Finally, bear in mind that sometimes you may be "wrong". The people you're talking to may have a clearer or more complete understanding of their design than you do, and have good reasons for their approach (for example, I was recently accused by a team member of creating an "inefficient" design, but it was a deliberate design as I knew performance would still be acceptable, but it would halve the development cost - it was a business decision rather than a code quality decision). Just try to be open minded about others' ideas - sometimes what appears to be a bad idea to you may be a good idea for reasons you haven't considered.

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When met with the "that will never happen" scenario, remind them of all the times in the past when they had to fix those "that will never happen" items. But you have to be careful not to come across as "I told you so." I find it most effective to bring up past problems (and how expensive and painful they were to fix) in discussing why you think that we should do something now for this project as examples of why you think this important before they bring of the "that will never happen" quote.

I think perhaps your problem is you say you casually mention a way to avoid a problem, Perhaps you should come armed with more information and show them in more detail why this is a risk to the system. Sometimes that means bring up the subject in a second meeting after you have had time to do a little research. Build a business case for how cheap it is to do now vice how expensive it is to do later.

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And at some point you have to live with the philosophy that you don't have time to do it right, but plenty to do it over. –  JeffO Nov 5 '10 at 14:57

Sounds like your best bet is to work to get yourself to a Team Lead Position. Use these opportunities to point out to the powers that be that you saw this coming and it could have been avoided. You shouldn't need to sell your current team short in doing so.

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The "casual" in "casually mention the holes" seems to be a problem. Try to use (or bring in if it doesn't exist) some written-down process for analysing project risks. Typically the output of a risks analysis meeting is a simple two column table: the risk, and what the agreed strategy for mitigating the risk is ("we think that never happens" is an acceptable mitigation; the important thing is to record the current thinking on the issue at the time). Make sure your issues are recorded as risks. Risks should be regularly reviewed; chances are quite a few people will have come round to your point of view long before the crisis actually happens and a risks review will act as an "OMG that does happen; we'd be insane to carry on like this" catalyst. Longer term, a paper trail is useful evidence for saying "look, we seem to have an institutional problem here" and getting attitudes to design or whatever changed.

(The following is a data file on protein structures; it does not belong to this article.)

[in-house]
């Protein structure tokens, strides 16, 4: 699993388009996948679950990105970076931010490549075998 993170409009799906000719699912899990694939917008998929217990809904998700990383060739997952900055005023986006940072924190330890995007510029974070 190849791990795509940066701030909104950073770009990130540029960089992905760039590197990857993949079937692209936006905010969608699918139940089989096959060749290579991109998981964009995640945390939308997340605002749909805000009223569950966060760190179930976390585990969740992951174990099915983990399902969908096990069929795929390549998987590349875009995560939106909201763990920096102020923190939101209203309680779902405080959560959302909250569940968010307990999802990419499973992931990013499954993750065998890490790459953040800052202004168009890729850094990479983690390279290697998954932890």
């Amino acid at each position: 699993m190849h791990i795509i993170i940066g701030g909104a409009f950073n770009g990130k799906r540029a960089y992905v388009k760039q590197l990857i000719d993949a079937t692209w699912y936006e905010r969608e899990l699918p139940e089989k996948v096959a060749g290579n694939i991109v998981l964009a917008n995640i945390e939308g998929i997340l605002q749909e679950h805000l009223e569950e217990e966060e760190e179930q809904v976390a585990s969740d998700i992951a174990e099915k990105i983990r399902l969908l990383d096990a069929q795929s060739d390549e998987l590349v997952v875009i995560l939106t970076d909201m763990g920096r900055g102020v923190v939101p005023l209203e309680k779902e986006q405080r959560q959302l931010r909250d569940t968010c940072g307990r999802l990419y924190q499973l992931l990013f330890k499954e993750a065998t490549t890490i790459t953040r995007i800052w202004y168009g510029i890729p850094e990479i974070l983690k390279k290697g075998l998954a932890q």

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How to get your idea(s) implemented

First in meetings refer to problems as challenges. You fix problems, you overcome challenges. Challenges are good things, problems are not.

Start slow and use this technique on one single challenge at a time. Next time you want your boss to adopt one of your ideas do the following:

  • Develop three similar but different approaches
  • Tell your boss you need his help with something
  • Explain that you are not sure which of the three methods is the best course of action for solving the problem
  • Ask Him/Her to help you choose one of the three

1. This is extremely powerful. What you are doing is providing choices not an ultimatum. Ultimatums more often then not get shot down because it's not their idea and there is only one option.

2. Your use of words is very key here. "I need your help".

3. Let the boss choose "A", "B", or "C". In fact let the boss create option "D" by pulling out sections from "A", "B" and "C". What you are doing is letting your boss make a choice.

At this point you could care less what option he chooses, because they are all your ideas. He will think he's actually solving the problem because you let the decision becomes his.

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Have Proof of Concept of your idea implemented. If you show your team something working and solving current problem at hand than they will like it.